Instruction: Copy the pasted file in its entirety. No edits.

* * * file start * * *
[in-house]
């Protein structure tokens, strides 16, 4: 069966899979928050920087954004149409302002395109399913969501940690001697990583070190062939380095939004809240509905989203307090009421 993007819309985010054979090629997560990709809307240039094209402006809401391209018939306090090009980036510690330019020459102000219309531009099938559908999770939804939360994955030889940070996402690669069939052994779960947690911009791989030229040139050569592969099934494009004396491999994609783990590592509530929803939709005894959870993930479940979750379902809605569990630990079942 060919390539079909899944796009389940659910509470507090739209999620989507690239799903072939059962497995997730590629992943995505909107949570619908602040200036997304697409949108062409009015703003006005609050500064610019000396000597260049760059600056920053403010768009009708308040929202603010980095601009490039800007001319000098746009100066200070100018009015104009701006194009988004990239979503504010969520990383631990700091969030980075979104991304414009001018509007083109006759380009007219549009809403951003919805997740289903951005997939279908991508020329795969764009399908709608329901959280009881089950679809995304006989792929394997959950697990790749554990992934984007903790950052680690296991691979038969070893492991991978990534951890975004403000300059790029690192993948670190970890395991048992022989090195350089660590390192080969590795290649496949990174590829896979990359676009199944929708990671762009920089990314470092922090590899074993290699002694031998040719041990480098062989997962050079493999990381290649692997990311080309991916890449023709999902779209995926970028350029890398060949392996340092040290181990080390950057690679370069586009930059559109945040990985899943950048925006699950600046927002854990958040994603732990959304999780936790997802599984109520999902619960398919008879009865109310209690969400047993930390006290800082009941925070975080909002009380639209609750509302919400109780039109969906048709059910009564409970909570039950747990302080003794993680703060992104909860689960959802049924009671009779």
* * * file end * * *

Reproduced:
[in-house]
């Protein structure tokens, strides 16, 4: 069966899979928050920087954004149409302002395109399913969501940690001697990583070190062939380095939004809240509905989203307090009421 993007819309985010054979090629997560990709809307240039094209402006809401391209018939306090090009980036510690330019020459102000219309531009099938559908999770939804939360994955030889940070996402690669069939052994779960947690911009791989030229040139050569592969099934494009004396491999994609783990590592509530929803939709005894959870993930479940979750379902809605569990630990079942 060919390539079909899944796009389940659910509470507090739209999620989507690239799903072939059962497995997730590629992943995505909107949570619908602040200036997304697409949108062409009015703003006005609050500064610019000396000597260049760059600056920053403010768009009708308040929202603010980095601009490039800007001319000098746009100066200070100018009015104009701006194009988004990239979503504010969520990383631990700091969030980075979104991304414009001018509007083109006759380009007219549009809403951003919805997740289903951005997939279908991508020329795969764009399908709608329901959280009881089950679809995304006989792929394997959950697990790749554990992934984007903790950052680690296991691979038969070893492991991978990534951890975004403000300059790029690192993948670190970890395991048992022989090195350089660590390192080969590795290649496949990174590829896979990359676009199944929708990671762009920089990314470092922090590899074993290699002694031998040719041990480098062989997962050079493999990381290649692997990311080309991916890449023709999902779209995926970028350029890398060949392996340092040290181990080390950057690679370069586009930059559109945040990985899943950048925006699950600046927002854990958040994603732990959304999780936790997802599984109520999902619960398919008879009865109310209690969400047993930390006290800082009941925070975080909002009380639209609750509302919400109780039109969906048709059910009564409970909570039950747990302080003794993680703060992104909860689960959802049924009671009779």